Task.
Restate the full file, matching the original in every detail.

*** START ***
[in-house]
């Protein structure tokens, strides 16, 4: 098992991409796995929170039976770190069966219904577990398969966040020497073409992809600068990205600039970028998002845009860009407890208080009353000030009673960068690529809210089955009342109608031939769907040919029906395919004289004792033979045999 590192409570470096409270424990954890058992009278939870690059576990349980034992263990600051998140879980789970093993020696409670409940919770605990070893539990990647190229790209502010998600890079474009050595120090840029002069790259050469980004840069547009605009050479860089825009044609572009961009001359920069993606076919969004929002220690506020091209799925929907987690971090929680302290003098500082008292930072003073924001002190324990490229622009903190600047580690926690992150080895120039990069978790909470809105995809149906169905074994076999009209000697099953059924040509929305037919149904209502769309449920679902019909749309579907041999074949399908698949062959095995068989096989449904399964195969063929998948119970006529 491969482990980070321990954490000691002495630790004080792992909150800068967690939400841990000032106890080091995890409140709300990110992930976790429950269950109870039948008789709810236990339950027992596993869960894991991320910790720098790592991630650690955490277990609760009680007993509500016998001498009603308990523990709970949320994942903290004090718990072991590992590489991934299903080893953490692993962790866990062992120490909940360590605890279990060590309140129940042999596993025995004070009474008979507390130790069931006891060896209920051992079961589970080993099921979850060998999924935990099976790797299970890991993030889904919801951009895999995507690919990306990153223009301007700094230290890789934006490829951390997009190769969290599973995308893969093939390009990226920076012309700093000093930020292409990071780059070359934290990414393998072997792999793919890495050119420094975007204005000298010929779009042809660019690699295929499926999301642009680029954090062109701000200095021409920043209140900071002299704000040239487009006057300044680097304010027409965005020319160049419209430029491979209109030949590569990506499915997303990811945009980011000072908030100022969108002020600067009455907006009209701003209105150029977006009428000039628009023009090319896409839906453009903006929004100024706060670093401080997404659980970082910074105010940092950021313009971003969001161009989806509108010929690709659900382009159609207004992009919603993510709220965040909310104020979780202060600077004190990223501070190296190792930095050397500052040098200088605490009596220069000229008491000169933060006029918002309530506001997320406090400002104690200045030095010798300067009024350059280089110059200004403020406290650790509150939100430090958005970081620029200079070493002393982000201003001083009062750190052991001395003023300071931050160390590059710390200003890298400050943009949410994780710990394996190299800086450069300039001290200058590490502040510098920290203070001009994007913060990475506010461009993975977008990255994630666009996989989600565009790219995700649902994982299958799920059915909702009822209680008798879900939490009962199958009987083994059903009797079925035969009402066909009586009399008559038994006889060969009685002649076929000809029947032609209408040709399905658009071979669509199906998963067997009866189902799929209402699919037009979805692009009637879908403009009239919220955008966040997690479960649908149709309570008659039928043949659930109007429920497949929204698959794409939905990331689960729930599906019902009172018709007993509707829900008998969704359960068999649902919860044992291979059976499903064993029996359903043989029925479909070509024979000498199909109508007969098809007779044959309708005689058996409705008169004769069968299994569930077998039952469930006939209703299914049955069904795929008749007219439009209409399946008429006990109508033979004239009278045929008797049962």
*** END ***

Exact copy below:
[in-house]
């Protein structure tokens, strides 16, 4: 098992991409796995929170039976770190069966219904577990398969966040020497073409992809600068990205600039970028998002845009860009407890208080009353000030009673960068690529809210089955009342109608031939769907040919029906395919004289004792033979045999 590192409570470096409270424990954890058992009278939870690059576990349980034992263990600051998140879980789970093993020696409670409940919770605990070893539990990647190229790209502010998600890079474009050595120090840029002069790259050469980004840069547009605009050479860089825009044609572009961009001359920069993606076919969004929002220690506020091209799925929907987690971090929680302290003098500082008292930072003073924001002190324990490229622009903190600047580690926690992150080895120039990069978790909470809105995809149906169905074994076999009209000697099953059924040509929305037919149904209502769309449920679902019909749309579907041999074949399908698949062959095995068989096989449904399964195969063929998948119970006529 491969482990980070321990954490000691002495630790004080792992909150800068967690939400841990000032106890080091995890409140709300990110992930976790429950269950109870039948008789709810236990339950027992596993869960894991991320910790720098790592991630650690955490277990609760009680007993509500016998001498009603308990523990709970949320994942903290004090718990072991590992590489991934299903080893953490692993962790866990062992120490909940360590605890279990060590309140129940042999596993025995004070009474008979507390130790069931006891060896209920051992079961589970080993099921979850060998999924935990099976790797299970890991993030889904919801951009895999995507690919990306990153223009301007700094230290890789934006490829951390997009190769969290599973995308893969093939390009990226920076012309700093000093930020292409990071780059070359934290990414393998072997792999793919890495050119420094975007204005000298010929779009042809660019690699295929499926999301642009680029954090062109701000200095021409920043209140900071002299704000040239487009006057300044680097304010027409965005020319160049419209430029491979209109030949590569990506499915997303990811945009980011000072908030100022969108002020600067009455907006009209701003209105150029977006009428000039628009023009090319896409839906453009903006929004100024706060670093401080997404659980970082910074105010940092950021313009971003969001161009989806509108010929690709659900382009159609207004992009919603993510709220965040909310104020979780202060600077004190990223501070190296190792930095050397500052040098200088605490009596220069000229008491000169933060006029918002309530506001997320406090400002104690200045030095010798300067009024350059280089110059200004403020406290650790509150939100430090958005970081620029200079070493002393982000201003001083009062750190052991001395003023300071931050160390590059710390200003890298400050943009949410994780710990394996190299800086450069300039001290200058590490502040510098920290203070001009994007913060990475506010461009993975977008990255994630666009996989989600565009790219995700649902994982299958799920059915909702009822209680008798879900939490009962199958009987083994059903009797079925035969009402066909009586009399008559038994006889060969009685002649076929000809029947032609209408040709399905658009071979669509199906998963067997009866189902799929209402699919037009979805692009009637879908403009009239919220955008966040997690479960649908149709309570008659039928043949659930109007429920497949929204698959794409939905990331689960729930599906019902009172018709007993509707829900008998969704359960068999649902919860044992291979059976499903064993029996359903043989029925479909070509024979000498199909109508007969098809007779044959309708005689058996409705008169004769069968299994569930077998039952469930006939209703299914049955069904795929008749007219439009209409399946008429006990109508033979004239009278045929008797049962």